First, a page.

Characterising genes involved in microRNA turnover in Arabidopsis (DALMAY_U18DTP)

University of East Anglia
October 04 2017
Life Sciences, Biology
Position Type
Full Time
Organization Type

MicroRNAs (miRNAs) are small non-coding RNA molecules regulating the expression of protein coding genes by targeting mRNAs. Since they play key roles in development and in responses to both biotic and abiotic stresses, it is important that miRNAs are expressed at the right time and place. Therefore there must be a mechanism to degrade miRNAs (miRNA turnover) and this mechanism itself must be carefully regulated to ensure that miRNAs are not present when their function is not required. However, we know very little about this mechanism and its regulation. The successful candidate will join a team carrying out a mutant screen to identify genes involved in miRNA turnover. The screening assay relies on a GFP sensor, which is targeted by a miRNA. Expression of the miRNA is induced by germinating seeds on a special media. After changing the media the miRNA transcription is switched off and the existing miRNA molecules are degraded, leading to green fluorescence recovery in the seedlings. The successful candidate will screen for lines exhibiting faster or slower GFP recovery. After validation of the mutant phenotype the student will identify the mutant genes by next generation sequencing. Identifying genes involved in miRNA turnover will open up a new field in the RNA silencing area. Understanding the function of those genes and how miRNA turnover is regulated will impact on all aspect of plant biology but also on biomedicine as siRNAs are potential therapeutics. The student will be part of a vibrant and dynamic research group including wet lab researchers and bioinformaticians.

This project has been shortlisted for funding by the Norwich Biosciences Doctoral Training Partnership (NRPDTP). Shortlisted applicants will be interviewed as part of the studentship competition. Candidates will be interviewed on either the 9th, 10th or 11th January 2018.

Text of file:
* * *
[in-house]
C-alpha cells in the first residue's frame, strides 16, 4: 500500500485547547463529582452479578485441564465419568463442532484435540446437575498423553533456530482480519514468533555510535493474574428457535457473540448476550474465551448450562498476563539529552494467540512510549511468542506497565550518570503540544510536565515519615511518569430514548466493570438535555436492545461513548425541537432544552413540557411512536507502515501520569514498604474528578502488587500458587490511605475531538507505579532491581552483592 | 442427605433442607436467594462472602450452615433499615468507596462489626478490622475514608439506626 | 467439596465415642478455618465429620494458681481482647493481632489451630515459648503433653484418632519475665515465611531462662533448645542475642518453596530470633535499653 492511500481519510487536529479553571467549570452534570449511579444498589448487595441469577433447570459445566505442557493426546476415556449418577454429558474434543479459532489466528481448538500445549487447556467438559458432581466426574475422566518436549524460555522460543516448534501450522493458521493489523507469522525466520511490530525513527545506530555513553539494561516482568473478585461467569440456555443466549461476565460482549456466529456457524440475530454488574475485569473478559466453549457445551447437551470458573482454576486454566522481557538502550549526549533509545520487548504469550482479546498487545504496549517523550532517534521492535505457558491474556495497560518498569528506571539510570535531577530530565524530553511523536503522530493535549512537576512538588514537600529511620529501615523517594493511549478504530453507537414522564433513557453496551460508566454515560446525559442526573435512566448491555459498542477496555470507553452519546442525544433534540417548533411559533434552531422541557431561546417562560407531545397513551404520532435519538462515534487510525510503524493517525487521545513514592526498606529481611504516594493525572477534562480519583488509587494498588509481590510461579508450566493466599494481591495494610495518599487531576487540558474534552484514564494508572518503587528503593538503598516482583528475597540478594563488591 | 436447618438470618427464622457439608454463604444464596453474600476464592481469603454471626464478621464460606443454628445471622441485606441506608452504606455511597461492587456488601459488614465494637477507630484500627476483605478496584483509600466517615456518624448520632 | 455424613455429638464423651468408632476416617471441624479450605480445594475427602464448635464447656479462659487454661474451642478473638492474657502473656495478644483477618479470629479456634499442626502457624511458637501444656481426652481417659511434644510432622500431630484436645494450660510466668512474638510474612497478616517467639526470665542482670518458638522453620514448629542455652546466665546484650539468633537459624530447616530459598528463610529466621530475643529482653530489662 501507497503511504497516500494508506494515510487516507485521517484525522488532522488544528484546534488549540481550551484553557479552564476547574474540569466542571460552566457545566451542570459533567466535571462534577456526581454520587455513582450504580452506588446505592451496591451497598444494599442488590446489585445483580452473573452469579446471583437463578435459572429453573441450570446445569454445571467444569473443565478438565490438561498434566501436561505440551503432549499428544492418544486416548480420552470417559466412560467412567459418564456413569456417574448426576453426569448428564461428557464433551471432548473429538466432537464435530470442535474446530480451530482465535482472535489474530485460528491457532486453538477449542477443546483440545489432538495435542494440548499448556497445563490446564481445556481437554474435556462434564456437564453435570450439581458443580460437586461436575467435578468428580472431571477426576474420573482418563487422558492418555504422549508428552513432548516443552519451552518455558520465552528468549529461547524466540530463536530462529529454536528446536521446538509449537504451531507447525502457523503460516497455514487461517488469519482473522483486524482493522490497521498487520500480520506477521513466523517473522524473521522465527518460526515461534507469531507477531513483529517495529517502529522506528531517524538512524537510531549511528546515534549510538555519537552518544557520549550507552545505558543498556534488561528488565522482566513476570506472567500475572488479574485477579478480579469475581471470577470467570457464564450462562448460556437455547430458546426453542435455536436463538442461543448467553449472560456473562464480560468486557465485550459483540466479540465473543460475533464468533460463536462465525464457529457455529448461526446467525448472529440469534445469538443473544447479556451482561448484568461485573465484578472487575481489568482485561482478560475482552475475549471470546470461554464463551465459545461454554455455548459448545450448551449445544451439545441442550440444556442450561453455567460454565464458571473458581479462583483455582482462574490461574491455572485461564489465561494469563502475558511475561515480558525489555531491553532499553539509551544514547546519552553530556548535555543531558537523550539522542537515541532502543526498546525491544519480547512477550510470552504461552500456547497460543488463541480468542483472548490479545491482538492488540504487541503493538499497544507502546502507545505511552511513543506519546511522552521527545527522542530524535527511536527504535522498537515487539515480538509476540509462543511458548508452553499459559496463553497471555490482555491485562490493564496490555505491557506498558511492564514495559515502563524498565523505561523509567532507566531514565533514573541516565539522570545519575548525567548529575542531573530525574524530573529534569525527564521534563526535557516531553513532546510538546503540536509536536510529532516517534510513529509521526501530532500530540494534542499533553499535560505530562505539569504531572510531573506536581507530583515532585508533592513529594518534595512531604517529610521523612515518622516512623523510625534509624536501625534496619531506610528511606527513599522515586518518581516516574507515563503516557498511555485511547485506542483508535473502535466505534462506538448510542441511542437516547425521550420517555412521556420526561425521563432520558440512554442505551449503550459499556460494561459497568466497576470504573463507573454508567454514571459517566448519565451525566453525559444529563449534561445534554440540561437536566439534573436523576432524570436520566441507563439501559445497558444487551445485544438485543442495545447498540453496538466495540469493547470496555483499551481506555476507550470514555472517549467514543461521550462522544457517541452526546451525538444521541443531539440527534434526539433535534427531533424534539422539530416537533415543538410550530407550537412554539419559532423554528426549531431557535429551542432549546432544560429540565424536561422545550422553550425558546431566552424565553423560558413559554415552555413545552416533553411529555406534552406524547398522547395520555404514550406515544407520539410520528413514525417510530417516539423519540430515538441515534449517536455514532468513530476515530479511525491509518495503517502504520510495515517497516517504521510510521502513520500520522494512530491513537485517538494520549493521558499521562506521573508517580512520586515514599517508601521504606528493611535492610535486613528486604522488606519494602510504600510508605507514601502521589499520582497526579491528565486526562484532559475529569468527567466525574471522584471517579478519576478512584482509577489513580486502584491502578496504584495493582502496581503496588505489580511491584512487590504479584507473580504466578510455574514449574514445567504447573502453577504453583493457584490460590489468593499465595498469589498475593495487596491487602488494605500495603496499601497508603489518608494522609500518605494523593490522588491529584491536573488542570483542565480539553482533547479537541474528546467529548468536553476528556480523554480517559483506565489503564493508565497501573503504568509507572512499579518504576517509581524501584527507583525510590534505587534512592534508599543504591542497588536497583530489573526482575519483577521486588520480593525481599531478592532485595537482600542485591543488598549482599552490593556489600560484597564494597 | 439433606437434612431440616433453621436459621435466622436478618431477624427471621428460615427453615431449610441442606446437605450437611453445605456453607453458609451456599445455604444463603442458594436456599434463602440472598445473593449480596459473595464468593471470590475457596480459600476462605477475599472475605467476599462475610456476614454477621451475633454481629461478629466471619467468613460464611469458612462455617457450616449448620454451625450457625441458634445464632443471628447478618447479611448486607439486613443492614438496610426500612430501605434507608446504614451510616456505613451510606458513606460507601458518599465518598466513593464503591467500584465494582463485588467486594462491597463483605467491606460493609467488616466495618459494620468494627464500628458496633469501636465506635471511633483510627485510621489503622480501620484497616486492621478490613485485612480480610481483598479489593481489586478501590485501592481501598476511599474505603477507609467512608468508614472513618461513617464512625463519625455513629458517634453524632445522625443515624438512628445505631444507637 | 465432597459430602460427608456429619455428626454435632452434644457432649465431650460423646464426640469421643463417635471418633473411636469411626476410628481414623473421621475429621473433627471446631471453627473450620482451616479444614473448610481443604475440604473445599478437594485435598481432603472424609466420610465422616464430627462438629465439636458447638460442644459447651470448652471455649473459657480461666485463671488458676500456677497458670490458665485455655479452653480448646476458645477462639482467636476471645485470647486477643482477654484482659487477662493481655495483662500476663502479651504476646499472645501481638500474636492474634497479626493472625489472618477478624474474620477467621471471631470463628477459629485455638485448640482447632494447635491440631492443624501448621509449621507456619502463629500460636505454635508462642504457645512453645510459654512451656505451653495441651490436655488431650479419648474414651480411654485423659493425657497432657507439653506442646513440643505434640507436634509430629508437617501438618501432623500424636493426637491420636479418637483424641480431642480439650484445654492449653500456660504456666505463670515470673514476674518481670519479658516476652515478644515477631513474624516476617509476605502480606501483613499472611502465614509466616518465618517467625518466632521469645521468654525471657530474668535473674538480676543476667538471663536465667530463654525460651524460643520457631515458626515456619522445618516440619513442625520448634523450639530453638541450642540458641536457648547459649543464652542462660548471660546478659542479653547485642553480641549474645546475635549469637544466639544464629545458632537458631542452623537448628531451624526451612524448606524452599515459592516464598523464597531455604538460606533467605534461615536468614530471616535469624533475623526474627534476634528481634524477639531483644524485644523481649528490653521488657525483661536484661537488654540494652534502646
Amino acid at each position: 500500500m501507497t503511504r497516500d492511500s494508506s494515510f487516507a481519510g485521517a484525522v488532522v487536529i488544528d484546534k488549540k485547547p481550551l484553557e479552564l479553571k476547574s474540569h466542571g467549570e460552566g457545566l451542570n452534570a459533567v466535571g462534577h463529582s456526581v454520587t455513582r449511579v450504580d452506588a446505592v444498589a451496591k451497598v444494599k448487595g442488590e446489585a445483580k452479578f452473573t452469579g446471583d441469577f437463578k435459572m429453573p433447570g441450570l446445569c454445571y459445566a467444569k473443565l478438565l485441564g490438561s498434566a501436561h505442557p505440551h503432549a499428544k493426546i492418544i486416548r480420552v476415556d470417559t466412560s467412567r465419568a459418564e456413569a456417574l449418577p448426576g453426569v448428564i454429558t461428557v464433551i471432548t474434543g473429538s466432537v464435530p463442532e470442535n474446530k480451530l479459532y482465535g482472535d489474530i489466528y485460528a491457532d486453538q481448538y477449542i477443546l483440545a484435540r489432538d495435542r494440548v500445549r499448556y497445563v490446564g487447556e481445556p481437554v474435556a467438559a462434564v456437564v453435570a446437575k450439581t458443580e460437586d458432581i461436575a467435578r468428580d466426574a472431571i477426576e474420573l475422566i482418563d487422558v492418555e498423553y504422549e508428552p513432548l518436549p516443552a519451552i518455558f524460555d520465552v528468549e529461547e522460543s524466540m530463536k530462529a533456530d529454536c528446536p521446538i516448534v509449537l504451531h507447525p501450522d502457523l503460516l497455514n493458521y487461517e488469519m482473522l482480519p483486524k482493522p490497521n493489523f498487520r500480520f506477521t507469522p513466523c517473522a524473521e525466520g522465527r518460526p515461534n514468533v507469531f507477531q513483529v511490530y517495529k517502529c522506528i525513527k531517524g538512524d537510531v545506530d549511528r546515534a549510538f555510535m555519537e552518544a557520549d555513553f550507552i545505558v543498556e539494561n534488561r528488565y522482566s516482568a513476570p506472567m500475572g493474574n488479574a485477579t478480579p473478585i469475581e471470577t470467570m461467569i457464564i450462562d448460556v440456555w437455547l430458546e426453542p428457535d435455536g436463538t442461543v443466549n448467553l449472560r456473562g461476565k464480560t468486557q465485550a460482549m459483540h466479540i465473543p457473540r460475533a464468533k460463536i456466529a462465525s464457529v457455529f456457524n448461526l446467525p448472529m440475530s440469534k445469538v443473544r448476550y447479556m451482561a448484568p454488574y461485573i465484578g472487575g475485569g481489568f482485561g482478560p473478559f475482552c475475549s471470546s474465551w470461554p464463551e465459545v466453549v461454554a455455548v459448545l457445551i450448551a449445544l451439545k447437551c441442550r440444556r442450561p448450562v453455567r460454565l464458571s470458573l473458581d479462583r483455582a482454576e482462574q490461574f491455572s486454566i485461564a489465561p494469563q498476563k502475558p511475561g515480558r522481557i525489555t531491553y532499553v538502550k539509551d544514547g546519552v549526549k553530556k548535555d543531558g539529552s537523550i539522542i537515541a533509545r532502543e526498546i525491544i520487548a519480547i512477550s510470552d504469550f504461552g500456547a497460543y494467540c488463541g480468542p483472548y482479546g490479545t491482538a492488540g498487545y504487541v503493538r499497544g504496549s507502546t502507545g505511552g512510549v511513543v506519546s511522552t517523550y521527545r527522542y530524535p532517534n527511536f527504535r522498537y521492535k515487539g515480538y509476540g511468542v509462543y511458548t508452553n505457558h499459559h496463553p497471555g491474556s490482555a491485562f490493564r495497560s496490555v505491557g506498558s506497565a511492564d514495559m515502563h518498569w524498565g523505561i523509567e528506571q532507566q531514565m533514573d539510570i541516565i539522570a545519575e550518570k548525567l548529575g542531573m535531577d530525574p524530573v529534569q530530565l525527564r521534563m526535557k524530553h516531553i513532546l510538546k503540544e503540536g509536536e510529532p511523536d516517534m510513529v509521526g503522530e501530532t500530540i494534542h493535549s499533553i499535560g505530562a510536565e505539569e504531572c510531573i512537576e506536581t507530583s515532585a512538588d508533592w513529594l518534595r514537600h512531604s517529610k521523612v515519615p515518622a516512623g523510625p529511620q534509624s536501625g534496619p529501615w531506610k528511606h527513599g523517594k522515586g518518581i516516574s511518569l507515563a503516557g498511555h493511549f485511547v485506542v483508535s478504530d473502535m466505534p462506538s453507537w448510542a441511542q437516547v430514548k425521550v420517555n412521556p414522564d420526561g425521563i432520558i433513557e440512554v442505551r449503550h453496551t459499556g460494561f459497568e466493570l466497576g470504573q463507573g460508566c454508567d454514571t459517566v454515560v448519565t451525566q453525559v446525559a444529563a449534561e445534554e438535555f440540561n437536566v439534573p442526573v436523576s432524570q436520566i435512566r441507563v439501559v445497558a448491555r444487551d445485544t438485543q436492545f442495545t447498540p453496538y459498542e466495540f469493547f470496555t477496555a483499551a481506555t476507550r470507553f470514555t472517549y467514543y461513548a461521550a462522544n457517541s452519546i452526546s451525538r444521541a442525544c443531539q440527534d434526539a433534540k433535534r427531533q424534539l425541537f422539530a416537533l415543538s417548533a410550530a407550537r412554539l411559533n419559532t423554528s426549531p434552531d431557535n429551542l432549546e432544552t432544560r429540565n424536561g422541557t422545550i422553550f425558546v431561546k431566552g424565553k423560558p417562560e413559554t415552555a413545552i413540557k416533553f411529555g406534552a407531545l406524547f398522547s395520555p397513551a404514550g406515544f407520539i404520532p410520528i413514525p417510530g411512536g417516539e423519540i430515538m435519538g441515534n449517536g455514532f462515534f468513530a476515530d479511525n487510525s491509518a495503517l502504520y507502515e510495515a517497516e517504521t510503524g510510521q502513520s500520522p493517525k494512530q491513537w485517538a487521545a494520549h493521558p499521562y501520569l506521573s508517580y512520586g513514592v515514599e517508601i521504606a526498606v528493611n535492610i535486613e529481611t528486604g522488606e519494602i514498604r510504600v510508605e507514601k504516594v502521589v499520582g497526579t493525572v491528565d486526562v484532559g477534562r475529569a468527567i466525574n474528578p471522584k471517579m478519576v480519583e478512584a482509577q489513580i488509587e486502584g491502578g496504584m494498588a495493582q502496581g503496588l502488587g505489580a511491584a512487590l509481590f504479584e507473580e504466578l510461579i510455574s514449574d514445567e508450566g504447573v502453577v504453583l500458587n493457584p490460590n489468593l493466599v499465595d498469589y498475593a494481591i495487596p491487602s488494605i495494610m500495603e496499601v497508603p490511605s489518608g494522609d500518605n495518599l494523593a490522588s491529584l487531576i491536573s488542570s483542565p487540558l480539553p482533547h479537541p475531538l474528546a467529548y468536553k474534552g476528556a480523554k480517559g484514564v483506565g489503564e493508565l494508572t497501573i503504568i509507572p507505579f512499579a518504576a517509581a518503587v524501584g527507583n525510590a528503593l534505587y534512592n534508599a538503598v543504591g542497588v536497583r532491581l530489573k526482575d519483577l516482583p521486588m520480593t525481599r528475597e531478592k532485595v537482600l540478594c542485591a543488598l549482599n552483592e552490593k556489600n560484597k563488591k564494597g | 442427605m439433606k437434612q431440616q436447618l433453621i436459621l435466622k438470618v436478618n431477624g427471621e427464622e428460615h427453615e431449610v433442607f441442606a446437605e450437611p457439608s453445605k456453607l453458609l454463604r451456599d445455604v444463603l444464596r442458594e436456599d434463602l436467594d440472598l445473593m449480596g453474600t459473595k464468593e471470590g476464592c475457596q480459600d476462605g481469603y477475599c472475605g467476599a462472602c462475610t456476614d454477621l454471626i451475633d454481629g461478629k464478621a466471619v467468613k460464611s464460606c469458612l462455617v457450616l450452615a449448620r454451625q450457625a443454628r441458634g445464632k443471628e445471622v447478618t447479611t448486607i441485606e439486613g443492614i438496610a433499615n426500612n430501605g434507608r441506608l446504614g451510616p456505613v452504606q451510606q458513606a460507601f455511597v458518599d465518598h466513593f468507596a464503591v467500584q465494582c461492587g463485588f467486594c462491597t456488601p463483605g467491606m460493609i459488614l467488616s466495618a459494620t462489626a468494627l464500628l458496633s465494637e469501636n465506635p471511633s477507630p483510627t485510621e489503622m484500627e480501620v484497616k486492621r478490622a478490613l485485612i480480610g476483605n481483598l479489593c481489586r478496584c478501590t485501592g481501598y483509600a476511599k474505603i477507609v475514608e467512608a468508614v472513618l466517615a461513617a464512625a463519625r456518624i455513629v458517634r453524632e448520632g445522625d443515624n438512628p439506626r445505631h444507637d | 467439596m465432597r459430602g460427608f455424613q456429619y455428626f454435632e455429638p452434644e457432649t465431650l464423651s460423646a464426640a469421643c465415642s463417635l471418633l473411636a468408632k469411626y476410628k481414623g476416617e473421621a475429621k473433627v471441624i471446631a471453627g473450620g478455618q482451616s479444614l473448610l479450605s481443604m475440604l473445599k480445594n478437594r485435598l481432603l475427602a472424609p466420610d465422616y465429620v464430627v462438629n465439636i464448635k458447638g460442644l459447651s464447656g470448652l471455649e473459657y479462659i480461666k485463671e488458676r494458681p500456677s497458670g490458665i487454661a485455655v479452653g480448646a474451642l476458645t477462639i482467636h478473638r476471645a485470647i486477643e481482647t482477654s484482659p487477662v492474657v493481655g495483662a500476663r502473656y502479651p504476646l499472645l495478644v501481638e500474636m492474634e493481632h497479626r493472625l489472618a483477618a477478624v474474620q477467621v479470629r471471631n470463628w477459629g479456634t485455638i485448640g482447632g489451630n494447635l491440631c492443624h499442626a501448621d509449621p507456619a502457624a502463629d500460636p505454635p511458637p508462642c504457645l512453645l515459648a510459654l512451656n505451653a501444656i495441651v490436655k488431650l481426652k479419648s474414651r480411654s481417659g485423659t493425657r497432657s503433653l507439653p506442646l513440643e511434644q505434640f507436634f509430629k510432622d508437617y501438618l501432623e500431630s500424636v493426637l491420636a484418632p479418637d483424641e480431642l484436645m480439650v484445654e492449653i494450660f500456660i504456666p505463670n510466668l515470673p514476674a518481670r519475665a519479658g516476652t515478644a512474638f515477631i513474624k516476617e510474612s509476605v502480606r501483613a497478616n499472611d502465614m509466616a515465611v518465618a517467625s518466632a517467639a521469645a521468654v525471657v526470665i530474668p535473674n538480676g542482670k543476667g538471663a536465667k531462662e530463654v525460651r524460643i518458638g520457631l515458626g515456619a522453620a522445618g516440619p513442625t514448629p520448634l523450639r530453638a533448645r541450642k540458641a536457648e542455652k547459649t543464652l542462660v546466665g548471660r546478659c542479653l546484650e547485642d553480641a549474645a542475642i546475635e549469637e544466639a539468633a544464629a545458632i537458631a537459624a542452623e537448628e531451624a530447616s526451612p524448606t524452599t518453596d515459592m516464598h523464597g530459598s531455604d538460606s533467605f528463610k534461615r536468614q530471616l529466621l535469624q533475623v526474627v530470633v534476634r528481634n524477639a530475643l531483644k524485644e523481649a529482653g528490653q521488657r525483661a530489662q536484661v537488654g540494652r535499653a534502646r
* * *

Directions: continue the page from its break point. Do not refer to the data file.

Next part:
The Norwich Biosciences Doctoral Training Partnership (NRPDTP) offers postgraduates the opportunity to undertake a 4 year research project whilst enhancing professional development and research skills through a comprehensive training programme. You will join a vibrant community of world-leading researchers. All NRPDTP students undertake a three month professional internship (PIPS) during their study. The internship offers exciting and invaluable work experience designed to enhance professional development. Full support and advice will be provided by our Professional Internship team. Students with, or expecting to attain, at least an upper second class honours degree, or equivalent, are invited to apply.

For further information and to apply, please visit our website:

Funding notes

Full Studentships cover a stipend (RCUK rate: £14,553pa - 2017/8), research costs and tuition fees at UK/EU rate, and are available to UK and EU students who meet the UK residency requirements.

Students from EU countries who do not meet the UK residency requirements may be eligible for a fees-only award. Students in receipt of a fees-only award will be eligible for a maintenance stipend awarded by the NRPDTP Bioscience Doctoral Scholarships, which when combined will equal a full studentship. To be eligible students must meet the EU residency requirements. Details on eligibility for funding on the BBSRC website:

This job comes from a partnership with Science Magazine and Euraxess

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